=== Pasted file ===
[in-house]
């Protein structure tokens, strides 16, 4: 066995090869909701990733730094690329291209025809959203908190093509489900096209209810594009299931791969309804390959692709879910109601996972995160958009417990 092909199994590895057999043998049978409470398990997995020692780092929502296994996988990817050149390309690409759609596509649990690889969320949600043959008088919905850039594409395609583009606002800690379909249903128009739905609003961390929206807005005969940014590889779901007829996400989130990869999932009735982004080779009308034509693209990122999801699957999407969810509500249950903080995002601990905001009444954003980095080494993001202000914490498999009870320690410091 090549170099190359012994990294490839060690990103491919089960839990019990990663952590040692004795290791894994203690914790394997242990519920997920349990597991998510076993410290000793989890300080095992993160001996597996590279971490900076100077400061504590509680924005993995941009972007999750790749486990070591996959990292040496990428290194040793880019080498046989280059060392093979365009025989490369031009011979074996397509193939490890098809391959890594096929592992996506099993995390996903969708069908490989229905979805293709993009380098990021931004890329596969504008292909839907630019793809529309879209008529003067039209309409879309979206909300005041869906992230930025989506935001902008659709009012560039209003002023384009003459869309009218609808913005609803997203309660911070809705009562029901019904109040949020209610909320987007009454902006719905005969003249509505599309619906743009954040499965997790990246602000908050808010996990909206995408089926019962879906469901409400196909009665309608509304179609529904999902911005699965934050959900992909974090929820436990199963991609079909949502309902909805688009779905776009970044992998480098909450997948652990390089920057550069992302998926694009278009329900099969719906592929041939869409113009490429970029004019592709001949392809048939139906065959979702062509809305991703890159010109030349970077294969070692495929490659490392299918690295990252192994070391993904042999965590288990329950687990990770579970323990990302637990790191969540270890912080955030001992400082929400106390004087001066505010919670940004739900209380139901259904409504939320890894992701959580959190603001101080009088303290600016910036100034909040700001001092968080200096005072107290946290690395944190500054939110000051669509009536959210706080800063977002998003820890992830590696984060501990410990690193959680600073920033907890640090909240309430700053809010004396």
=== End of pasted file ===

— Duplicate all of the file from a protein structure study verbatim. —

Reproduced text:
[in-house]
């Protein structure tokens, strides 16, 4: 066995090869909701990733730094690329291209025809959203908190093509489900096209209810594009299931791969309804390959692709879910109601996972995160958009417990 092909199994590895057999043998049978409470398990997995020692780092929502296994996988990817050149390309690409759609596509649990690889969320949600043959008088919905850039594409395609583009606002800690379909249903128009739905609003961390929206807005005969940014590889779901007829996400989130990869999932009735982004080779009308034509693209990122999801699957999407969810509500249950903080995002601990905001009444954003980095080494993001202000914490498999009870320690410091 090549170099190359012994990294490839060690990103491919089960839990019990990663952590040692004795290791894994203690914790394997242990519920997920349990597991998510076993410290000793989890300080095992993160001996597996590279971490900076100077400061504590509680924005993995941009972007999750790749486990070591996959990292040496990428290194040793880019080498046989280059060392093979365009025989490369031009011979074996397509193939490890098809391959890594096929592992996506099993995390996903969708069908490989229905979805293709993009380098990021931004890329596969504008292909839907630019793809529309879209008529003067039209309409879309979206909300005041869906992230930025989506935001902008659709009012560039209003002023384009003459869309009218609808913005609803997203309660911070809705009562029901019904109040949020209610909320987007009454902006719905005969003249509505599309619906743009954040499965997790990246602000908050808010996990909206995408089926019962879906469901409400196909009665309608509304179609529904999902911005699965934050959900992909974090929820436990199963991609079909949502309902909805688009779905776009970044992998480098909450997948652990390089920057550069992302998926694009278009329900099969719906592929041939869409113009490429970029004019592709001949392809048939139906065959979702062509809305991703890159010109030349970077294969070692495929490659490392299918690295990252192994070391993904042999965590288990329950687990990770579970323990990302637990790191969540270890912080955030001992400082929400106390004087001066505010919670940004739900209380139901259904409504939320890894992701959580959190603001101080009088303290600016910036100034909040700001001092968080200096005072107290946290690395944190500054939110000051669509009536959210706080800063977002998003820890992830590696984060501990410990690193959680600073920033907890640090909240309430700053809010004396």